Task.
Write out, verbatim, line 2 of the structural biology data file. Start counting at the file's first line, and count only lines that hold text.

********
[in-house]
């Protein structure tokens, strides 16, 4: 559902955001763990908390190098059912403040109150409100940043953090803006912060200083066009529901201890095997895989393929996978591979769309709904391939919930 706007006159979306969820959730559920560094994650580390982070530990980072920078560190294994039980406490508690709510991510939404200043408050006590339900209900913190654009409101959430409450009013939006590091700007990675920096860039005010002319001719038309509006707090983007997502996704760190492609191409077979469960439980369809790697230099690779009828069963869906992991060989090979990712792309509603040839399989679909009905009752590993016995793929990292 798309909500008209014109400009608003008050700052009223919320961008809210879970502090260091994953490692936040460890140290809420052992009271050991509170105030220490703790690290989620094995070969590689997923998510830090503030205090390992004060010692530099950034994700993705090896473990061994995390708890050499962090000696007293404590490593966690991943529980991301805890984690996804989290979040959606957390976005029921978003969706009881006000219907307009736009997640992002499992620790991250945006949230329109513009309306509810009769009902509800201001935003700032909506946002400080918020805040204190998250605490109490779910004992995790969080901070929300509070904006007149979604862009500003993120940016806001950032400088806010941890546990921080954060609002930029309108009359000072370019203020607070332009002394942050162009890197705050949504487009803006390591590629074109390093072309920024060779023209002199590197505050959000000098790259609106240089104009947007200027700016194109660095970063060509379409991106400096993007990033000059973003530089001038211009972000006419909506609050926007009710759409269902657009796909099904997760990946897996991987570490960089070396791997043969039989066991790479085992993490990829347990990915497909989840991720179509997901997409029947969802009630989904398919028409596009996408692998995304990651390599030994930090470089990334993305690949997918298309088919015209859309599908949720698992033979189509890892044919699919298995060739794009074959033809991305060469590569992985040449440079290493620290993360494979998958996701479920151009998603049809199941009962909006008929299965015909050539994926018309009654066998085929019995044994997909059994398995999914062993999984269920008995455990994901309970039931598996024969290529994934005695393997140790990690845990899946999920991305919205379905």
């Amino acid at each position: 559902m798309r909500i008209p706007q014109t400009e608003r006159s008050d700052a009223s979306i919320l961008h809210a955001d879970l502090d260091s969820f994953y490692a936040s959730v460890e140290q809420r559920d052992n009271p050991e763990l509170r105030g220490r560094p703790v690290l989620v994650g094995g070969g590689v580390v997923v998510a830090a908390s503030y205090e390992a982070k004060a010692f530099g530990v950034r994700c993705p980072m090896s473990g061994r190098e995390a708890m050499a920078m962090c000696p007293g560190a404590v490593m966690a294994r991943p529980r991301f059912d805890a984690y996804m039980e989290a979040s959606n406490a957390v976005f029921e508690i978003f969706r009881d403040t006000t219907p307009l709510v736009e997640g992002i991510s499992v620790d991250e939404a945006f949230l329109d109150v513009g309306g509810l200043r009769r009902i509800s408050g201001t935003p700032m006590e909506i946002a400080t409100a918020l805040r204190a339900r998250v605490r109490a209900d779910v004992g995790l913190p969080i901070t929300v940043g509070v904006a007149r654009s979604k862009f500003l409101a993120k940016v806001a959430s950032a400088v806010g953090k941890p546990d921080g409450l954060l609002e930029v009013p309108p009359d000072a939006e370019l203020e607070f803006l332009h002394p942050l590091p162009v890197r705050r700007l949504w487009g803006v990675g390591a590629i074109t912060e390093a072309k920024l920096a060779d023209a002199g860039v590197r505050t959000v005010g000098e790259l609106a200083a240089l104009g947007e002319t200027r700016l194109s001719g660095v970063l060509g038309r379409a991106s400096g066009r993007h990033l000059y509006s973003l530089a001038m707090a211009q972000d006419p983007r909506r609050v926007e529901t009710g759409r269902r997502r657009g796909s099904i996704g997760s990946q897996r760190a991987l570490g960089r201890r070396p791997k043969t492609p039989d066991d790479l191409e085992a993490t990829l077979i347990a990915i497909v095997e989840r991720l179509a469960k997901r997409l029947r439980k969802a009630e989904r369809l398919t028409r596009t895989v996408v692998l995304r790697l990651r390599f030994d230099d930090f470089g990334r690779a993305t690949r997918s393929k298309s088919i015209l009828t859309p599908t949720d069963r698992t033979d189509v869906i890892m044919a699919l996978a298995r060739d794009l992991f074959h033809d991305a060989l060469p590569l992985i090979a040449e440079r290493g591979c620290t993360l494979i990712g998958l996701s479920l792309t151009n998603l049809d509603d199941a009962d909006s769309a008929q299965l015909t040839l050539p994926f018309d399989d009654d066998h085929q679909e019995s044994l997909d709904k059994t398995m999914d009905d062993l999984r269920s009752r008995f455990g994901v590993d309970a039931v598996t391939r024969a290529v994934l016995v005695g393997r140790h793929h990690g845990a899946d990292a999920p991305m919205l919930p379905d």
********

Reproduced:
């Protein structure tokens, strides 16, 4: 559902955001763990908390190098059912403040109150409100940043953090803006912060200083066009529901201890095997895989393929996978591979769309709904391939919930 706007006159979306969820959730559920560094994650580390982070530990980072920078560190294994039980406490508690709510991510939404200043408050006590339900209900913190654009409101959430409450009013939006590091700007990675920096860039005010002319001719038309509006707090983007997502996704760190492609191409077979469960439980369809790697230099690779009828069963869906992991060989090979990712792309509603040839399989679909009905009752590993016995793929990292 798309909500008209014109400009608003008050700052009223919320961008809210879970502090260091994953490692936040460890140290809420052992009271050991509170105030220490703790690290989620094995070969590689997923998510830090503030205090390992004060010692530099950034994700993705090896473990061994995390708890050499962090000696007293404590490593966690991943529980991301805890984690996804989290979040959606957390976005029921978003969706009881006000219907307009736009997640992002499992620790991250945006949230329109513009309306509810009769009902509800201001935003700032909506946002400080918020805040204190998250605490109490779910004992995790969080901070929300509070904006007149979604862009500003993120940016806001950032400088806010941890546990921080954060609002930029309108009359000072370019203020607070332009002394942050162009890197705050949504487009803006390591590629074109390093072309920024060779023209002199590197505050959000000098790259609106240089104009947007200027700016194109660095970063060509379409991106400096993007990033000059973003530089001038211009972000006419909506609050926007009710759409269902657009796909099904997760990946897996991987570490960089070396791997043969039989066991790479085992993490990829347990990915497909989840991720179509997901997409029947969802009630989904398919028409596009996408692998995304990651390599030994930090470089990334993305690949997918298309088919015209859309599908949720698992033979189509890892044919699919298995060739794009074959033809991305060469590569992985040449440079290493620290993360494979998958996701479920151009998603049809199941009962909006008929299965015909050539994926018309009654066998085929019995044994997909059994398995999914062993999984269920008995455990994901309970039931598996024969290529994934005695393997140790990690845990899946999920991305919205379905």